I have a camera that can shoot with 70mm film, also known as 616 roll film. It’s my AGFA Clipper Special f/6.3, a 15-shot square-image camera that was manufactured in 1939, and which came into my possession when I purchased it for $15 at a Massachusetts yard sale.
Since then, the camera has produced several artistic artworks, many of which have won prizes and appeared in gallery shows. Some of the images I’ve captured with my Clipper are visible in a slideshow below.
It can take re-rolled 70mm 616 film on 616 spools, or I can run two 35mm films parallel in it. So that’s been a good thing. And as you can see, I’ve mostly used it for experimental shots and “splitfilm” images. Sort of like discovering that your old Sega Genesis controller can also function properly as an ersatz Atari 2600 game controller.
But I need a reason to use this camera. And finding reasons to use it has become more of a chore. Trust me, I can get 35mm or 120 film for my other cameras, but 616 film hasn’t been manufactured as its own construct in years. And I have to be careful when purchasing 70mm bulk film – I still have to tell my developer lab to give me back the spools and the backing rolls, both of which are heavily prized (you can re-use the backing paper and the spools for future rolls).
With that in mind, I was looking for some bulk film to use in this camera. I tried forcing some vintage Portra into this camera last year, but the results were less than desirable. So I scrapped the project.
Then this box of film came to my attention.
What you see here, kids, is a box of 70mm Ektachrome. It’s only 30 years past its expiry date, but the seller told me it was kept in a freezer all those years. Do you know how many rolls of 616 film I can spool from this box?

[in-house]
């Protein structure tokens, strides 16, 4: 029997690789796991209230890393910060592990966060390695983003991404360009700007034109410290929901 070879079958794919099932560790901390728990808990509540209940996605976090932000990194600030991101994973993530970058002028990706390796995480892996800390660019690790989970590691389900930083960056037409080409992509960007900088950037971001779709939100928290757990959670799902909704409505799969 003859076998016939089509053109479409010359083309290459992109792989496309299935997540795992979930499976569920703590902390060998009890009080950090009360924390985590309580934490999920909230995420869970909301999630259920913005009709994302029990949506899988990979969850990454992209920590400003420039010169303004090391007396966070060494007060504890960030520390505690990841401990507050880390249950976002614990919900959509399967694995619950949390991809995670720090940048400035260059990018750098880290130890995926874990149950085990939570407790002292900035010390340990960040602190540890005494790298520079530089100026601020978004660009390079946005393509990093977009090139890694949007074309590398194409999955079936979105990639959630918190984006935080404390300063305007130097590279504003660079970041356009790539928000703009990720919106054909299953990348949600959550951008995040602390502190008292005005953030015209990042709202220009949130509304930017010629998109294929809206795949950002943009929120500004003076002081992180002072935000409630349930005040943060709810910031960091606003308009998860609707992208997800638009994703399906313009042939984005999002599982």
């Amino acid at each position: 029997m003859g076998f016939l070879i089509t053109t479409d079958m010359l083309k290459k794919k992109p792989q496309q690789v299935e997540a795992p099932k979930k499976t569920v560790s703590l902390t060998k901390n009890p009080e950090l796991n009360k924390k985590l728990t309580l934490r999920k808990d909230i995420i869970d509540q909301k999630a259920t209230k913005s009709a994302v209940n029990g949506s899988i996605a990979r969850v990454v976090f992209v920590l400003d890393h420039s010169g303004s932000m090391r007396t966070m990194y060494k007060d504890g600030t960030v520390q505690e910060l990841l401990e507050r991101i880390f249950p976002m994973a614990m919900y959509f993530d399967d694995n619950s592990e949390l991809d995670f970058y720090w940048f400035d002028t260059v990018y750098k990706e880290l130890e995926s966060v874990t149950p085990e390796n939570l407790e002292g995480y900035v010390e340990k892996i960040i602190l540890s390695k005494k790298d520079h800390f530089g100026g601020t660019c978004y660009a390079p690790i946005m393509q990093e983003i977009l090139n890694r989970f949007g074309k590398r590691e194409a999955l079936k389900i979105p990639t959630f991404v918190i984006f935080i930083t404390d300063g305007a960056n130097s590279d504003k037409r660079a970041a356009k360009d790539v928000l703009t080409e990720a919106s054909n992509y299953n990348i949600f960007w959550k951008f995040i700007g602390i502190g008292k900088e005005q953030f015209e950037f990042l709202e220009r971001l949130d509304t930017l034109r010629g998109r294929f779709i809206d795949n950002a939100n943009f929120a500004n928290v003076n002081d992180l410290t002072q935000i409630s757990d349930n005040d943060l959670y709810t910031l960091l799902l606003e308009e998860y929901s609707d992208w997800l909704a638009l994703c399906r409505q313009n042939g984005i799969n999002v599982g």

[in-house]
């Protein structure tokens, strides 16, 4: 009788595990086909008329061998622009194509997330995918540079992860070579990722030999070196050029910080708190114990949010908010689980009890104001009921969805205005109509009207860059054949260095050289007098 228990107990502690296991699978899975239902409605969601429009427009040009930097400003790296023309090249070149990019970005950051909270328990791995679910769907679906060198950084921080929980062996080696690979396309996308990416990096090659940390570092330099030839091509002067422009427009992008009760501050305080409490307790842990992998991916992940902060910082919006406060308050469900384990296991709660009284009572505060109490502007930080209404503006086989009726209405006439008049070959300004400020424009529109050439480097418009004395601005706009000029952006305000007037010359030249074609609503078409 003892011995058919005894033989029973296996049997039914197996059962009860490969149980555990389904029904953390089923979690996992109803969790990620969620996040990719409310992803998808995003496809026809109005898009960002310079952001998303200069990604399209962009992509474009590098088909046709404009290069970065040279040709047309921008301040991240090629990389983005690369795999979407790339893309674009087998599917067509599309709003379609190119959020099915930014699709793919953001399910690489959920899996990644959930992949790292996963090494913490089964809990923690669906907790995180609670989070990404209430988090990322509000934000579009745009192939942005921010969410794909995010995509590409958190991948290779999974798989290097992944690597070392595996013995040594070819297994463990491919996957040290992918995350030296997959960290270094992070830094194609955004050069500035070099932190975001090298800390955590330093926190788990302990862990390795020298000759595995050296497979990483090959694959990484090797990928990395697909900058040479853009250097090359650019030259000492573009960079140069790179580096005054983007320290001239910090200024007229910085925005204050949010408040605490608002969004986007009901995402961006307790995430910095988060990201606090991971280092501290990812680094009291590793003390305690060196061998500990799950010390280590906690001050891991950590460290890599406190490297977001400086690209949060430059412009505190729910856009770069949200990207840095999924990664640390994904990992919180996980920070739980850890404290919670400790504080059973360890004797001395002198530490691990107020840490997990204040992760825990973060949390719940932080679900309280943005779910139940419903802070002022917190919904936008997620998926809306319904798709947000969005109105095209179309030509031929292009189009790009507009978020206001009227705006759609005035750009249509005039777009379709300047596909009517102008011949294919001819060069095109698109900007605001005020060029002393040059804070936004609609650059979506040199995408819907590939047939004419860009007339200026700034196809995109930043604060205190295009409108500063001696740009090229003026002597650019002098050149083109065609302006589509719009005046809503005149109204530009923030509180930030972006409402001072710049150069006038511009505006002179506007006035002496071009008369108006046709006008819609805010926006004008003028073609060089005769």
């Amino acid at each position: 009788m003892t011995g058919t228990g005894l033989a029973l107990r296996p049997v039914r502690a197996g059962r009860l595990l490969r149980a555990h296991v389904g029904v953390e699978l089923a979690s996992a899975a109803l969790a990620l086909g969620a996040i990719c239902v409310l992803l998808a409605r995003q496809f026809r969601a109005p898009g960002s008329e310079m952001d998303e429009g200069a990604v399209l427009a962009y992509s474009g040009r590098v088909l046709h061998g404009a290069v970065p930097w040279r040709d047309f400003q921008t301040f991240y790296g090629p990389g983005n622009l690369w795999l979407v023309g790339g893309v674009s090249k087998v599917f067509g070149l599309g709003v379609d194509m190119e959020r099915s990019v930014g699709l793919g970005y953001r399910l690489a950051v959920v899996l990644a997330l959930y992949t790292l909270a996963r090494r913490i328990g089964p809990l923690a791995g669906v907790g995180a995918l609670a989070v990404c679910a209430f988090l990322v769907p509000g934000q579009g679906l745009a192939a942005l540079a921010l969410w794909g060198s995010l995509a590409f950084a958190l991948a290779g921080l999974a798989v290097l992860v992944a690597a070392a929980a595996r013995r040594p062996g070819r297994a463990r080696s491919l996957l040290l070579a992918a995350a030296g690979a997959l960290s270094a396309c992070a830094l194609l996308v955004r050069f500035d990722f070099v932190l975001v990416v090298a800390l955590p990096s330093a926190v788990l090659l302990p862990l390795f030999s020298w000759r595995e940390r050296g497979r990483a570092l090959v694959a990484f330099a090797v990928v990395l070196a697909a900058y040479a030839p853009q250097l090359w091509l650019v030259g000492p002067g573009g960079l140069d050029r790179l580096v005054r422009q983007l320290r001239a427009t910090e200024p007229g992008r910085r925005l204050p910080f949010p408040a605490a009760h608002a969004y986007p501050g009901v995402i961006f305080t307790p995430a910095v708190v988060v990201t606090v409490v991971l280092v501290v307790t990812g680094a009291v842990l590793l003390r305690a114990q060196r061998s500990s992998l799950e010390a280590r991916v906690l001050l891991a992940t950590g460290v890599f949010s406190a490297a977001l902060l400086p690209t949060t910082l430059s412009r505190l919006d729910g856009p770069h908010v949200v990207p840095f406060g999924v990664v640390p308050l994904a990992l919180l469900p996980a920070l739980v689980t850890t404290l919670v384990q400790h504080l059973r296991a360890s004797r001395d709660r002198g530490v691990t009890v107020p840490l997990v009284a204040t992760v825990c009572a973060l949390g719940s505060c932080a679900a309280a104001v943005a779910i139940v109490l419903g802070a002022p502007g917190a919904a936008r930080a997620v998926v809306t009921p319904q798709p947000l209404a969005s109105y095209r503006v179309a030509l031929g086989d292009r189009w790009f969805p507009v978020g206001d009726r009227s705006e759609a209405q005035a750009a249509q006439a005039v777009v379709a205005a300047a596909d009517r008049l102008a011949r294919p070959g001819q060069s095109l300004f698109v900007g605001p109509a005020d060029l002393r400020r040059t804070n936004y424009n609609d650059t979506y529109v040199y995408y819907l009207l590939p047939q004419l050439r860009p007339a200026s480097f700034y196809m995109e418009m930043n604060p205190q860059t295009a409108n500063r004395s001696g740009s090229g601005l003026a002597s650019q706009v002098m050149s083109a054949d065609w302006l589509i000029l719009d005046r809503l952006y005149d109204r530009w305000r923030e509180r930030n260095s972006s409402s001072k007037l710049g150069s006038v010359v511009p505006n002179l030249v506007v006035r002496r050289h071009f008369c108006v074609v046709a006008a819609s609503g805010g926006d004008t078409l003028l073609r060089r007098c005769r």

Lots of rolls. Lots and lots of rolls.
The film was a wee bit out of my price range, but the seller did one of those “48-hour price drops,” and a few moments later, I snapped up the box. Mine mine mine.
But acquiring this box of film also means I’ve acquired some challenges. My local pro lab of choice, McGreevy Pro Lab, doesn’t develop E-6 slide film any more. The place that I DO use for slide film, Dwayne’s Photo in Parsons, Kansas, doesn’t develop 70mm film. And I haven’t gotten the courage yet to try my hand at self-developing E-6 film.
After several weeks of online searching, I found a pro lab in Rochester that told me they can develop E-6 at 70mm size. So long as they’re able to dip and dunk it, and it’s a standard length of a 616 roll and not the whole 100 feet of film in one bulky shot, they’ll give it a go.
So now comes the commitment. Dig up as many old 616 rolls as I can, and toss out the film inside. No matter how old the film itself is, the paper backing and the spools are still fresh.
Next step – roll as much of this film as I possibly can. And then wrap each roll in tinfoil and put it back in the freezer until it’s time to use it.
Next step – take the Clipper on my photo journeys, and shoot at the same time that I’m shooting with other cameras. Take a shot or two with Kodak Red, take a shot with the Clipper. Take a shot or twelve with the Nikon Df, take a shot with the Clipper.
And I need to understand – this is 30-year-old ISO 64 Ektachrome. This is truly experimental stuff right here. Don’t expect miracles. Don’t expect perfection. Heck, even if the film remained in a deep freeze for 30 years, there could still be some color shifting – I was told that the first thing to go is the yellow colors on 30-year-old Ektachrome.
Let it happen. I’m not afraid.
But I do want results. That’s the most important thing. This film needs to show me some results.
And maybe, just maybe, if I can get my confidence up, I’ll get a Paterson tank and whatever E-6 developing chemicals I need … and grow a set and shoot with this stuff.
Yeah. I’m good with this.
Let’s see if this film is good with this.